Sunday, May 29, 2005

Thalif Deen: U.S. Ramps Up Arms Supplies to Repressive Regimes

(Courtesy of Thoughts on the Eve of Apocalypse)

U.S. Ramps Up Arms Supplies to Repressive Regimes
by Thalif Deen
Inter Press Service News Agency

UNITED NATIONS, May 25 (IPS) - The United States has accelerated arms sales to some of the world's most repressive and undemocratic regimes since the Sep. 11, 2001, terrorist attacks on U.S. soil, according to a new report from leading arms trade researchers.

The report, from the Arms Trade Resource Centre at New York-based New School University's World Policy Institute, says the increase in sales and military grants is a payoff to countries that have either joined what the White House calls its ''war on terror'' or have backed the United States in its military occupation of Iraq and Afghanistan.

A majority of U.S. arms sales to the developing world also go to regimes ''defined as undemocratic by our own State Department'' or foreign ministry, says the study.

According to the report, U.S.-supplied arms are involved in a majority of the world's active conflicts, including Angola, Chad, Ethiopia, Colombia, Pakistan, Israel, and the Philippines.

The study cites the recent decision by the administration of President George W. Bush to provide new F-16 fighter planes to Pakistan while pledging comparable high-tech military hardware to India -- thereby providing U.S. arms to both sides in a long brewing conflict among two nuclear-armed rivals.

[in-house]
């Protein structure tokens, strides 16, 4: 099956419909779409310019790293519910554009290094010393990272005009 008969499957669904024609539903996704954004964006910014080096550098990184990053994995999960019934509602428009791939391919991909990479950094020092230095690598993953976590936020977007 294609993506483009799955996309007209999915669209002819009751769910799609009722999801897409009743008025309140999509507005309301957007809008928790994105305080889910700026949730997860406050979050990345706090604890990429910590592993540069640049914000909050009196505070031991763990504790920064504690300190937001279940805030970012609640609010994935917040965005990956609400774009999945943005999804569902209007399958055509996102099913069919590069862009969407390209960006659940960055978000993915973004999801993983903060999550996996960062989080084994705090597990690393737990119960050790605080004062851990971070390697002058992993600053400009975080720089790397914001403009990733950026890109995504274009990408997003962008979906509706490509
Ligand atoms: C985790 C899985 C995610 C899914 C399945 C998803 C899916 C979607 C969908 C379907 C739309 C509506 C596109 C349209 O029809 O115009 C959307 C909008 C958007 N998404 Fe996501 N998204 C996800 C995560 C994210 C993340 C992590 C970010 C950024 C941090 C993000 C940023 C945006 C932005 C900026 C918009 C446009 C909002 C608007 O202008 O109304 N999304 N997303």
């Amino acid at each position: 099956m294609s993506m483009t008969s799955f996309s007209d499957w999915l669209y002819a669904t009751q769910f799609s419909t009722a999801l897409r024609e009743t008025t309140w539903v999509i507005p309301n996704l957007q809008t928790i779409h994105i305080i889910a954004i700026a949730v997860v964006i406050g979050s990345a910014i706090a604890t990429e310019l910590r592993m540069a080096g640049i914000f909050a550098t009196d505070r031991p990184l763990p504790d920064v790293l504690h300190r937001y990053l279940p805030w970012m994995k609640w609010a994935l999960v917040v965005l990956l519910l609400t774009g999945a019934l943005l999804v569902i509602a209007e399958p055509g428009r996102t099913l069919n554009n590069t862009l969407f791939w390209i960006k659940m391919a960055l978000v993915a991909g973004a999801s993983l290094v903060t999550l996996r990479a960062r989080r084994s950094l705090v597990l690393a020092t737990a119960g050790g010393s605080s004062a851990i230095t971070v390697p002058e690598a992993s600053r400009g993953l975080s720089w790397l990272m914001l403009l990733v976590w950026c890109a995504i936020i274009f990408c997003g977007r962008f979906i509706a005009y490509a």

And the tens of millions of dollars in U.S. arms transfers to Uzbekistan -- where more than 160 anti-government demonstrators were killed last week -- ''exemplify the negative consequences of arming repressive regimes,'' it says.

According to the study, countries defined as ''undemocratic'' in the State Department's annual human rights report also are major recipients of U.S. military aid or U.S. weapons systems.

These include: Saudi Arabia (1.1 billion dollars in 2003), Egypt (1.0 billion dollars), Kuwait (153 million dollars), United Arab Emirates (110 million dollars), and Uzbekistan (33 million dollars).

''Arming repressive regimes while simultaneously proclaiming a campaign against tyranny undermines the credibility of the United States and makes it harder to hold other nations to high standards of conduct on human rights and other key issues,'' said Frida Berrigan, co-author of the study, 'U.S. Weapons at War 2005: Promoting Freedom or Fueling Conflict?'.

Entire Report

2 comments:

Susannity! (Susanne) said...

and yet so many people still foolishly believe we're fighting for "democracy" and "freedom"... Remove that from the equation and then it all makes sense lol. Won't need to write editorials with so many question marks.

Thivai Abhor said...

... the power of abstract concepts to sway people...